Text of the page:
Neo-colonialization: Betting companies and European football clubs are destroying international sport and exploiting the world’s poorest youth

International sport has undergone explosive development in recent decades, especially in relation to financial turnover and capital interests in European club football. The vast majority of football fans, both in Denmark and throughout the world, will immediately consider this very positive. In my opinion, however, this development is on its way to destroying international sport and unfortunately also the everyday life and lives of many young people in the poorest of the world’s poorest continents: Africa, Asia and Latin America. My conclusion was unfortunately confirmed and reinforced at Play the Game 2024, which is currently being held in Trondheim. Presentations from the research journalist Philippe Auclair from Josimar and the English film documentarian Zoë Flood should concern everyone who has an interest in and not least responsibility for Danish sport and international sport.

“Betting world wide” is “real big business”

The United Nations Office on Drugs and Crime’s annual report 2023 estimates that the total economic turnover in betting today is 1,000 trillion per year, which corresponds to the combined Gross National Product (GDP) for Denmark, Sweden, Norway, Finland and the Netherlands. Likewise, UNODC estimates that more than 3/5 of the turnover in betting is illegal. And that illegal gambling is growing at twice the rate of legalized gambling.

Advertisements and logos on Premier League football shirts are the way to gamblers’ “hearts”

European top clubs in England, Germany and Spain have gigantic commercial contracts with both legal and illegal betting companies that conduct their business from states such as the Philippines, Taiwan, Cayman Islands, Macao, Isle of Man and Malta. Danish football fans who follow Premier League matches – played live at 6-8 different times during the weekend – can see undisguised that almost all PL clubs carry advertisements and logos for betting companies on their shirts. Likewise, TV viewers and not least “gamblers” from all over the world are served in different languages by the stadium’s electronic advertisements. According to the Council of Europe’s Macolin Convention on match-fixing, betting companies must be approved to offer games by a license. Betting companies that are granted a license must comply with the legislation of the country where the “gambler” resides. The biggest challenge, however, is that a number of betting companies carry out their “activity” illegally in Asia, China and Africa at the same time that these companies advertise their “products” on the players’ shirts.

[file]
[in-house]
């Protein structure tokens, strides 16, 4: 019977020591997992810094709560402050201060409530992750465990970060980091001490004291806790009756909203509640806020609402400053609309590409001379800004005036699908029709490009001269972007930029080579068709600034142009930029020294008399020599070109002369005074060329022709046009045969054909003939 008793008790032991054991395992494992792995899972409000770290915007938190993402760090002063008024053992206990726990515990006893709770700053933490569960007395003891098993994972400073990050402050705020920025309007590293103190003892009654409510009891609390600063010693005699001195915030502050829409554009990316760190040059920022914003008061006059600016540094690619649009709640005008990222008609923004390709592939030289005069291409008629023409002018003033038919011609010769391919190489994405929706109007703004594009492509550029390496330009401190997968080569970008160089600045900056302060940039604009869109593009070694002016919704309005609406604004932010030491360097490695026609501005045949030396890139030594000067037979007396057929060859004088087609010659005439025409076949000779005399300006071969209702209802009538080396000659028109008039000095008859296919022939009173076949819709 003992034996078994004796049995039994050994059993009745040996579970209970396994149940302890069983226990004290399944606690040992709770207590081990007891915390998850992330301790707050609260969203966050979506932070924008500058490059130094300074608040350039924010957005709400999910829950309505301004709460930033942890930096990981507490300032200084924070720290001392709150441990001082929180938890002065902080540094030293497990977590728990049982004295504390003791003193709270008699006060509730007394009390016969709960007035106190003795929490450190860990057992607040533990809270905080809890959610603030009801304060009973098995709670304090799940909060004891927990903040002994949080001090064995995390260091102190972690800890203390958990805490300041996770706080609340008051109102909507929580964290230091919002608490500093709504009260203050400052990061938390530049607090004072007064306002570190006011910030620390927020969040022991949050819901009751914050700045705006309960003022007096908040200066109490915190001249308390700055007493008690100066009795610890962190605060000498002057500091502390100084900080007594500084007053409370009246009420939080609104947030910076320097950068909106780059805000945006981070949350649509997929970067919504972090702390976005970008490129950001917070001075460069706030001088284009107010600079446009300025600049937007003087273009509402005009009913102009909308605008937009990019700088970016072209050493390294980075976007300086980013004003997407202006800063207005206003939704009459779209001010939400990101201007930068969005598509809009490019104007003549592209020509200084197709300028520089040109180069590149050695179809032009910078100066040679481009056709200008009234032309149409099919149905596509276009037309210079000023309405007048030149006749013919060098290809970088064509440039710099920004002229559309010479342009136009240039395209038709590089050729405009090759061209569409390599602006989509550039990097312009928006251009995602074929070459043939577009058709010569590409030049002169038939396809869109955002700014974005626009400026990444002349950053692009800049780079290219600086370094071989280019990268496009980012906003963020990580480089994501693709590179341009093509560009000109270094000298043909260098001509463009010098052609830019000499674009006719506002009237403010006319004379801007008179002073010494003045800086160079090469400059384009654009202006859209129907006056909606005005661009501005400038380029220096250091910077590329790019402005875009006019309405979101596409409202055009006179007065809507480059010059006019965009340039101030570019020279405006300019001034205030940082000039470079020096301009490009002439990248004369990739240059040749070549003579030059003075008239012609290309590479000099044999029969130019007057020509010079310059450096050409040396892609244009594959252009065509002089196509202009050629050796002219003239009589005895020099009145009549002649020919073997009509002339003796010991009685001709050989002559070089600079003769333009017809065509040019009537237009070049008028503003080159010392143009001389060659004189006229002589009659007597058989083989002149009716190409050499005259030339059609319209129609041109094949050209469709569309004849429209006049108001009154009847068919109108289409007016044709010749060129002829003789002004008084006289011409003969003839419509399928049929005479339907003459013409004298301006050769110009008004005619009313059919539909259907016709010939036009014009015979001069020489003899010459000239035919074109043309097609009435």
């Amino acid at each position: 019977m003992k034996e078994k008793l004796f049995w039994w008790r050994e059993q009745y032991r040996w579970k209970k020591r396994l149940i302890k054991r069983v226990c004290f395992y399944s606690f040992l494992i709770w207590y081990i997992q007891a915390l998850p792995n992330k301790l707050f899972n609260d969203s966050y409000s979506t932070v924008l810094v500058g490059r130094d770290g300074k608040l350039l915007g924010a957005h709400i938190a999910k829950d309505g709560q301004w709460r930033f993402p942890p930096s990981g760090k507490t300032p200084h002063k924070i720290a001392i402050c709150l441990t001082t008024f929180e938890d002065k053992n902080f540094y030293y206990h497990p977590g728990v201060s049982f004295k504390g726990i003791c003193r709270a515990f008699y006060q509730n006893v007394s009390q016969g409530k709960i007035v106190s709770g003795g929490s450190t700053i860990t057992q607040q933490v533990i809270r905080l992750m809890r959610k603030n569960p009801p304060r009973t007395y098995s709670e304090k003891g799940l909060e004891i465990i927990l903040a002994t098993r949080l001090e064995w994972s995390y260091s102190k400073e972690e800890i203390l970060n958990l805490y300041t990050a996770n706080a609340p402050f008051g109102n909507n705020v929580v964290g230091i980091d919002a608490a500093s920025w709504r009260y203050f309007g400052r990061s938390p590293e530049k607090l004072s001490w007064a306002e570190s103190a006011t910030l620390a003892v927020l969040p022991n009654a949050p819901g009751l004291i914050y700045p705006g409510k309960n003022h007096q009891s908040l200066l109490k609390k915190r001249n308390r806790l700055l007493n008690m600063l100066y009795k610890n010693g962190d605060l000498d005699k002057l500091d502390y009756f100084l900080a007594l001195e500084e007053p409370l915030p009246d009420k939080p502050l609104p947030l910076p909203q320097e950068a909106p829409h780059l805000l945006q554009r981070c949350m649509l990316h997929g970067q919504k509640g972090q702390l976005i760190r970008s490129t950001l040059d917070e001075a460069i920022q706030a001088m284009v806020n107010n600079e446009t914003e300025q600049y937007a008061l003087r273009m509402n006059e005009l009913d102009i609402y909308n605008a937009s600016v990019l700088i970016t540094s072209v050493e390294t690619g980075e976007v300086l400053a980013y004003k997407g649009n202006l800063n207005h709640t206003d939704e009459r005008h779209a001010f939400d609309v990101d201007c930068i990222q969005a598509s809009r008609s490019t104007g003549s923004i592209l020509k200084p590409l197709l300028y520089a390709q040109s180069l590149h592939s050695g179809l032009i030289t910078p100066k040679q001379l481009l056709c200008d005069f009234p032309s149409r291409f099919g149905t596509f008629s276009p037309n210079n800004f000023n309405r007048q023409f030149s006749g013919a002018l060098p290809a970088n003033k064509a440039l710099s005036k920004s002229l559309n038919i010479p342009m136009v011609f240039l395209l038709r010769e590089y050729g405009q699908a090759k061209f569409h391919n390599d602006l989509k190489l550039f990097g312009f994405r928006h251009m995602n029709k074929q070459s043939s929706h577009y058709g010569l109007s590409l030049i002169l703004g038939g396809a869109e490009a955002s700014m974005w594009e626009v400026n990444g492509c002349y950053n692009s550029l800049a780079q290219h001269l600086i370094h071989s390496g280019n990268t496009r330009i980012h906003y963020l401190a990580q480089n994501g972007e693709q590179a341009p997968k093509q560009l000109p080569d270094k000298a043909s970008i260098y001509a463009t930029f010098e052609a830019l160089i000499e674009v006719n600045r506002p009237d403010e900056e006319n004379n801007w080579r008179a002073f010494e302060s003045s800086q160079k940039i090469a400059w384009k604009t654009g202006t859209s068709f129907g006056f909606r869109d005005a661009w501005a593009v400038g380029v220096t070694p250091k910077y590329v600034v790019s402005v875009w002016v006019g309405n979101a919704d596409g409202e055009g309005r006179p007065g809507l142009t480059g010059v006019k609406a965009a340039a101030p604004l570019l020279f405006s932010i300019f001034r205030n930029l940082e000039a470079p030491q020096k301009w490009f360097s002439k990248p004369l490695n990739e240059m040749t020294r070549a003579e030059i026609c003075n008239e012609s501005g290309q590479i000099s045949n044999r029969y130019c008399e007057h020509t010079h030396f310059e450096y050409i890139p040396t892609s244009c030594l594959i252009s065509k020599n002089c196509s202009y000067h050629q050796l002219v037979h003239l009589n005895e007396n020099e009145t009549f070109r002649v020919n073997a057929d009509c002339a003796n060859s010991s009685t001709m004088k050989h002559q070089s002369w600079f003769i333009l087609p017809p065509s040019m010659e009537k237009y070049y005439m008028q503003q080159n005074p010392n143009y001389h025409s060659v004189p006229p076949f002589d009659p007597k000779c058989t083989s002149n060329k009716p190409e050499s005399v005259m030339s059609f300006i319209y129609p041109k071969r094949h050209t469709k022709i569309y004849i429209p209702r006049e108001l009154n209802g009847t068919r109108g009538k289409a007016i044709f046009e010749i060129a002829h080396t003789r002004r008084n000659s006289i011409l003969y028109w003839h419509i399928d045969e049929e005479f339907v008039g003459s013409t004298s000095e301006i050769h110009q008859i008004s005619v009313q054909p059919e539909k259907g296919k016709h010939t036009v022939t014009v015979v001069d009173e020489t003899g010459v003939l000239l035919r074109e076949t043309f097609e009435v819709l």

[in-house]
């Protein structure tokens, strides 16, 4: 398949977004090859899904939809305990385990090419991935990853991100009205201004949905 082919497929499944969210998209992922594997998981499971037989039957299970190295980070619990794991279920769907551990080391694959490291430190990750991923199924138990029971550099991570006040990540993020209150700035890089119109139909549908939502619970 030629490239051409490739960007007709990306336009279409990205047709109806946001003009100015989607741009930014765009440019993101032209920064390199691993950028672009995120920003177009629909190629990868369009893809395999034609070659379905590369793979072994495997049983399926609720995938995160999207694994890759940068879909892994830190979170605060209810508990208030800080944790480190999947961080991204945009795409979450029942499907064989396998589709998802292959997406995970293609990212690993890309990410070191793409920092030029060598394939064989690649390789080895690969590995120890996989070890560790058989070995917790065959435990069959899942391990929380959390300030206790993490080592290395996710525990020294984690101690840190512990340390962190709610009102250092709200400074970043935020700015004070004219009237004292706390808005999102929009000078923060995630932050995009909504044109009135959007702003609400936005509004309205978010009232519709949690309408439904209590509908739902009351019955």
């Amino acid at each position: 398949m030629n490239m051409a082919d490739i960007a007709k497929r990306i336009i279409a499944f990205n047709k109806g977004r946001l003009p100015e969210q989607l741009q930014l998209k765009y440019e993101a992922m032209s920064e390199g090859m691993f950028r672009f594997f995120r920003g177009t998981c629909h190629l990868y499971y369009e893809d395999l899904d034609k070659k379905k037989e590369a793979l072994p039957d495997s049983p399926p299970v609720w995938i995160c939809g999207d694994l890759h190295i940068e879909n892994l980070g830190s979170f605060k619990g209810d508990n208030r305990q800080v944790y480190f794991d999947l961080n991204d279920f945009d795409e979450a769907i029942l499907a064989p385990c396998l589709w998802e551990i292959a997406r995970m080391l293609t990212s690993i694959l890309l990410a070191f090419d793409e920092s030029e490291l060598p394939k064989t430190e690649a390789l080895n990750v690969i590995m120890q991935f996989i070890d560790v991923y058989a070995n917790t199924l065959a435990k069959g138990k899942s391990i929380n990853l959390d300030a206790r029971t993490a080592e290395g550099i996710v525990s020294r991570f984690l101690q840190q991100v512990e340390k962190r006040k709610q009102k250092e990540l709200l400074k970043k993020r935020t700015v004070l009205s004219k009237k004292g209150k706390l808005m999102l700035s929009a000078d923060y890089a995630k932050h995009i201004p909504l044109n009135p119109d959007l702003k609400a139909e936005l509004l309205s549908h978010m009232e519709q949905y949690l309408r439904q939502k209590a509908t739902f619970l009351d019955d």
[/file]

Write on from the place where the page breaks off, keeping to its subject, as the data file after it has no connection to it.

Betting is a global market – 24/7/365

Online betting on football matches attracts young people in particular. The largest continental market is states in Africa – such as Uganda, Nigeria, the Ivory Coast and Cameroon – where the interest in football, especially from the Premier League, is extremely high. And where the number of children and young people is increasing explosively. Today, more than 70 percent of the population of these states are young people under the age of 30. Both legal and illegal betting companies have long since “discovered” that the biggest market is on the world’s poorest continent, which was documented by Zoë Flood for the British Broadcasting Cooperation (BBC) a few years ago. Flood documents that the betting companies’ “activities” create enormous social, economic and human problems in Uganda, where betting forms a large part of the everyday life of 15-year-old boys. Betting is officially allowed only for persons over 25 years of age, but in practice the law is not enforced, neither by the police at “betting shops” nor by the Ugandan government. Flood also emphasized that betting today is a much bigger problem than alcohol and drugs for young people. In addition, unemployment among young men in the vast majority of African states is extremely high, which makes the “dream of fast and big money” by betting an essential part of everyday life. Flood also pointed out that the winners of betting in Uganda are clearly the betting companies, which earn 43 percent of the turnover, while the “customers” only get paid 39 percent of the turnover. The remaining 18 percent accrues to the state by tax from the betting companies. The public authorities have chosen to turn a blind eye and not introduce more and better restrictions, as the fear of losing tax revenue is too great.

Betting is also part of organized crime

Philippe Auclairs emphasized at Play the Game 2024 that betting is not “only” about gigantic sums of money and money laundering, but also about people with gambling debts who are threatened, raped, tortured and “offered to stay” in camps. But betting, in my opinion, is mainly about European football – both UEFA, national confederations, Premier League and Champion League clubs with commercial cooperation contracts with betting companies – and not least about fans of top European clubs such as Manchester City, Chelsea, Real Madrid, Bayern Munich and Paris Saint-German – also in the future – will “close their eyes and ears” to neo-colonialization of the world’s poorest youth.